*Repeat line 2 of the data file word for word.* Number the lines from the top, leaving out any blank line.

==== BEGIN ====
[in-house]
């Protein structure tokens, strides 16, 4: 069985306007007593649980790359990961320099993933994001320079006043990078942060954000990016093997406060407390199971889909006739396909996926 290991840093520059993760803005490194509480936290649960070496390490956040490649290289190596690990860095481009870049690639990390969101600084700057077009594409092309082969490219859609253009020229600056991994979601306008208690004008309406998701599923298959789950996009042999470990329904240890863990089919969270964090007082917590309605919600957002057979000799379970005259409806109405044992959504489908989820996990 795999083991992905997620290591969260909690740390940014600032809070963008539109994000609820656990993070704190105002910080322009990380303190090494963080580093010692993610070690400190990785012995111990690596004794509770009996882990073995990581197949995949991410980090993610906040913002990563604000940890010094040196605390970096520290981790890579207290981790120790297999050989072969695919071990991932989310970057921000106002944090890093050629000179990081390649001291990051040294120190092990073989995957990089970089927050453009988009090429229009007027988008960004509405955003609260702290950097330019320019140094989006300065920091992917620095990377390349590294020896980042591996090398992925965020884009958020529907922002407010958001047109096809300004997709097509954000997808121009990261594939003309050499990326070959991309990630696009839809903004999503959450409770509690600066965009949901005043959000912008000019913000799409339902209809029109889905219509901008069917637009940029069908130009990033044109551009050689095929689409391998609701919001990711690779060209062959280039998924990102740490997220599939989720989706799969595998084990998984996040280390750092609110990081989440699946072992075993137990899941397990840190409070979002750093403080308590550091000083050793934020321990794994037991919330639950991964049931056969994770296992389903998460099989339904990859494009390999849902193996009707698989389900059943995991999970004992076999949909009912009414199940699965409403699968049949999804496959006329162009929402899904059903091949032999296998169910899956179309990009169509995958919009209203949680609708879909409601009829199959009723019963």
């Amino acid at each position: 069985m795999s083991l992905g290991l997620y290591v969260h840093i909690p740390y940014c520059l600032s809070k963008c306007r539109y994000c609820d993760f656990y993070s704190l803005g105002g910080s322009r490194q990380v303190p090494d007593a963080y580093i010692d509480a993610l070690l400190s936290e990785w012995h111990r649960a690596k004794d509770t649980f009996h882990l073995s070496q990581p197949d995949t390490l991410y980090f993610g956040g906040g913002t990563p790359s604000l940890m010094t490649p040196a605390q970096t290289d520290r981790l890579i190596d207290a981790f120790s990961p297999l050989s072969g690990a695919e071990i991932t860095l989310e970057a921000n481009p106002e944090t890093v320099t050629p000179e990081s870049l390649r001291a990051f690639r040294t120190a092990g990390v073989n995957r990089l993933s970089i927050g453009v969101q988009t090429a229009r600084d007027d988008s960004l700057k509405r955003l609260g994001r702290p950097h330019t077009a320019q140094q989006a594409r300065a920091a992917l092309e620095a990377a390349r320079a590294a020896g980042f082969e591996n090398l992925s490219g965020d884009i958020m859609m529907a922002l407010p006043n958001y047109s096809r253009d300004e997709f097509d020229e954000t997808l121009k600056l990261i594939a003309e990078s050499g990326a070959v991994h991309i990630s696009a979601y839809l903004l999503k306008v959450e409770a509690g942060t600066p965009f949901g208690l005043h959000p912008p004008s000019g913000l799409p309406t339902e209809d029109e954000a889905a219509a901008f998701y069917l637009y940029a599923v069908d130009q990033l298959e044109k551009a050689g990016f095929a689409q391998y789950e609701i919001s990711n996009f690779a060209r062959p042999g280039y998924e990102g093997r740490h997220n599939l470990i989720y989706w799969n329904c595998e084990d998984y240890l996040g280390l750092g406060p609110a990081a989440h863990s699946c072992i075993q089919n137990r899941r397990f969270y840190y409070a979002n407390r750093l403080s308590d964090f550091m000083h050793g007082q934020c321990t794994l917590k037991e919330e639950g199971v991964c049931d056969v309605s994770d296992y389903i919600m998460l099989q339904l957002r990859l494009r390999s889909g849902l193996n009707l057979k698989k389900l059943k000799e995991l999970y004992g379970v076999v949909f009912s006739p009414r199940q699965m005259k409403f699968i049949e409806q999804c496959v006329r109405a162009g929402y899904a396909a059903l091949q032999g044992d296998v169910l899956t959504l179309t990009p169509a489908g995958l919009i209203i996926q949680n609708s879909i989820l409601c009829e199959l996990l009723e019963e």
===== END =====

């Protein structure tokens, strides 16, 4: 069985306007007593649980790359990961320099993933994001320079006043990078942060954000990016093997406060407390199971889909006739396909996926 290991840093520059993760803005490194509480936290649960070496390490956040490649290289190596690990860095481009870049690639990390969101600084700057077009594409092309082969490219859609253009020229600056991994979601306008208690004008309406998701599923298959789950996009042999470990329904240890863990089919969270964090007082917590309605919600957002057979000799379970005259409806109405044992959504489908989820996990 795999083991992905997620290591969260909690740390940014600032809070963008539109994000609820656990993070704190105002910080322009990380303190090494963080580093010692993610070690400190990785012995111990690596004794509770009996882990073995990581197949995949991410980090993610906040913002990563604000940890010094040196605390970096520290981790890579207290981790120790297999050989072969695919071990991932989310970057921000106002944090890093050629000179990081390649001291990051040294120190092990073989995957990089970089927050453009988009090429229009007027988008960004509405955003609260702290950097330019320019140094989006300065920091992917620095990377390349590294020896980042591996090398992925965020884009958020529907922002407010958001047109096809300004997709097509954000997808121009990261594939003309050499990326070959991309990630696009839809903004999503959450409770509690600066965009949901005043959000912008000019913000799409339902209809029109889905219509901008069917637009940029069908130009990033044109551009050689095929689409391998609701919001990711690779060209062959280039998924990102740490997220599939989720989706799969595998084990998984996040280390750092609110990081989440699946072992075993137990899941397990840190409070979002750093403080308590550091000083050793934020321990794994037991919330639950991964049931056969994770296992389903998460099989339904990859494009390999849902193996009707698989389900059943995991999970004992076999949909009912009414199940699965409403699968049949999804496959006329162009929402899904059903091949032999296998169910899956179309990009169509995958919009209203949680609708879909409601009829199959009723019963």